I broke my own self-imposed rule – I watched The Last Kingdom on Netflix before I read The Last Kingdom by Bernard Cornwell. I had picked up the first book in the series after my sister gave my husband the most recent in the Saxon Chronicles for Christmas one year, not only because I was intrigued, but because the actor who plays Uhtred was on the cover and he looks almost exactly like my husband, to the extent that his own mother, my mother-in-law, agrees!
In the middle years of the ninth century, the fierce Danes stormed onto British soil, hungry for spoils and conquest. Kingdom after kingdom fell to the ruthless invaders until but one realm remained. And suddenly the fate of all England – and the course of history – depended on one man, one king.
The Last Kingdom is a rousing epic adventure of courage, treachery, duty, devotion, majesty, love, and battle as seen through the eyes of a young warrior who straddled two worlds.
As I write this review today, I am happily watching season 2 of The Last Kingdom on Netflix, a season that I have anxiously been awaiting for nearly a year now. Between a new season of Vikings, a new season of The Last Kingdom, and a story of my own about the viking princess turned pirate Alvilda, I feel like I am practically in Valhalla. But onto the review!
When it came to the reading of The Last Kingdom, I half listened to the audiobook and half read from the physical book. The audiobook is wonderful – having already watched the first season of the television show, it was admittedly hard to hear a different voice reading the thoughts and feelings of Uhtred when I had grown so used to Alexander Dreymon, but Jonathan Keeble does a great job as reader. The audiobook also makes it easier to keep track of the characters and places, since, as with most books set in the time, almost every characters name is difficult to read and pronounce without assistance.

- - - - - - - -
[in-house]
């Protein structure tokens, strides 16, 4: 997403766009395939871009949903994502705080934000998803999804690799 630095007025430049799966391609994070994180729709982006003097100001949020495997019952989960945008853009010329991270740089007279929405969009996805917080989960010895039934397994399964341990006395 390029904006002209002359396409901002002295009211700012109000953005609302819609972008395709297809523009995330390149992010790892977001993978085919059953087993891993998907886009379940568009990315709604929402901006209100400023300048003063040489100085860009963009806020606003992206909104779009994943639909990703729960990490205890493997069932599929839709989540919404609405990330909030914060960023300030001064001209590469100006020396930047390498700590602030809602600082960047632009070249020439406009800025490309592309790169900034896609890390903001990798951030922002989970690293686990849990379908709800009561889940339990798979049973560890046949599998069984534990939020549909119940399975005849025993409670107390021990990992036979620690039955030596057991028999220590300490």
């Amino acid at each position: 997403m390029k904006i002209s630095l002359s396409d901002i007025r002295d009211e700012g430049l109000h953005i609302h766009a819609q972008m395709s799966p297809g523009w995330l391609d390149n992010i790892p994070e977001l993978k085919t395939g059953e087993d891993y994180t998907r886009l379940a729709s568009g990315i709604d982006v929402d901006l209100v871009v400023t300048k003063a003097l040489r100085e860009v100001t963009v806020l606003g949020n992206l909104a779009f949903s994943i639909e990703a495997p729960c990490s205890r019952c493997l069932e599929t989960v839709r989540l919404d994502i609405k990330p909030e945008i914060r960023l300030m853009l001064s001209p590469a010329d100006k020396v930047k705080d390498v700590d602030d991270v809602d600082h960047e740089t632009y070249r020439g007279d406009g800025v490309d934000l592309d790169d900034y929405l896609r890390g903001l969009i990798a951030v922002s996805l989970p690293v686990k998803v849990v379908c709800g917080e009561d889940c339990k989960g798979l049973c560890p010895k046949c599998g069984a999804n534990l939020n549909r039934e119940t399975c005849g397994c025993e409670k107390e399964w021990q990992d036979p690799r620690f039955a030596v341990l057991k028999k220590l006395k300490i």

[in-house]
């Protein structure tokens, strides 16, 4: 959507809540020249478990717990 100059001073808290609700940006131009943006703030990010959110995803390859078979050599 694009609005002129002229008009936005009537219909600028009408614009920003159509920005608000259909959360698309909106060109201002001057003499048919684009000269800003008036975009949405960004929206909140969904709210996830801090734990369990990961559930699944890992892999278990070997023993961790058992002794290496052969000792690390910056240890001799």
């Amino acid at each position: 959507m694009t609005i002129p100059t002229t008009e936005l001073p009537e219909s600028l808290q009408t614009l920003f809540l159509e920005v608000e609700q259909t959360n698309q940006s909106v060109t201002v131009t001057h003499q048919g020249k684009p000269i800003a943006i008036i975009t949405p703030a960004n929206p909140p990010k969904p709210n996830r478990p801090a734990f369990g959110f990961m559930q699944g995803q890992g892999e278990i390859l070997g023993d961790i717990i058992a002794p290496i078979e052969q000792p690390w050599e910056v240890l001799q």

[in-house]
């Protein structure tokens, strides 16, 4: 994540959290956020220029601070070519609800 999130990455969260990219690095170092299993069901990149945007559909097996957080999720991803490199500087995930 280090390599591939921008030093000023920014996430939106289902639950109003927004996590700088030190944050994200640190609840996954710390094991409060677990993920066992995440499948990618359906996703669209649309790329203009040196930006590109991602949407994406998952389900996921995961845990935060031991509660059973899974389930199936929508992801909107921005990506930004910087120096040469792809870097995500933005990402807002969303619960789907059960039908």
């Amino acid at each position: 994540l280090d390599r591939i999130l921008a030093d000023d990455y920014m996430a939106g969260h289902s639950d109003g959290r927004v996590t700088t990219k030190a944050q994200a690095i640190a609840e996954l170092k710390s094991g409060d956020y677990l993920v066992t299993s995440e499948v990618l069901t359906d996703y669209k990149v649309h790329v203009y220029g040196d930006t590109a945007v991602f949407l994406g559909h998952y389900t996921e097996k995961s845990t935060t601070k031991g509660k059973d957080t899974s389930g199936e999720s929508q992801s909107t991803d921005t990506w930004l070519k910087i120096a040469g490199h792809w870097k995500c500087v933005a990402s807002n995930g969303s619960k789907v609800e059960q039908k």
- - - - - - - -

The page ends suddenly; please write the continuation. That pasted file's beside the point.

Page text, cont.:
Uhtred is, as a main character, very similar to Quentin of The Magicians trilogy, and I have to admit, I characterize my relationship with them both as if they were real. Readers’ imaginations do tend to be quite vivid! I have a love-hate relationship with each, but it is perhaps stronger on the love side with the cocky and arrogant Uhtred. (A full review of The Magicians and my love/hate relationship with Quentin and the show to come in the near future!) The Uhtred who narrates The Last Kingdom, is a much older man, recounting the stories of his youthful adventures. As the first of 10 volumes in the Saxon Tales, it begins first with Uhtred’s childhood and how he came to be a man who straddles the worlds of Christian Wessex and Thor’s Danes.
The story is character driven, understandably with Uhtred as the narrator, and the pacing is quick as the story quickly progresses to cover numerous battles and life stages of our illustrious main character. It moves quickly and excitingly and is the perfect read/listen for anyone who enjoys the show, which remains loyal to the first book (I cannot speak of the rest of the books as I have not yet read them), or anyone who enjoys a thrilling historical fiction adventure!
Rating: 8 out of 10 stars
Details: Paperback • $15.99 • 9780062438621 • 368 pages • originally published in 2004, this edition published September 2015 by Harper Paperbacks • average Goodreads rating 4.23 out of 5 • read in February 2017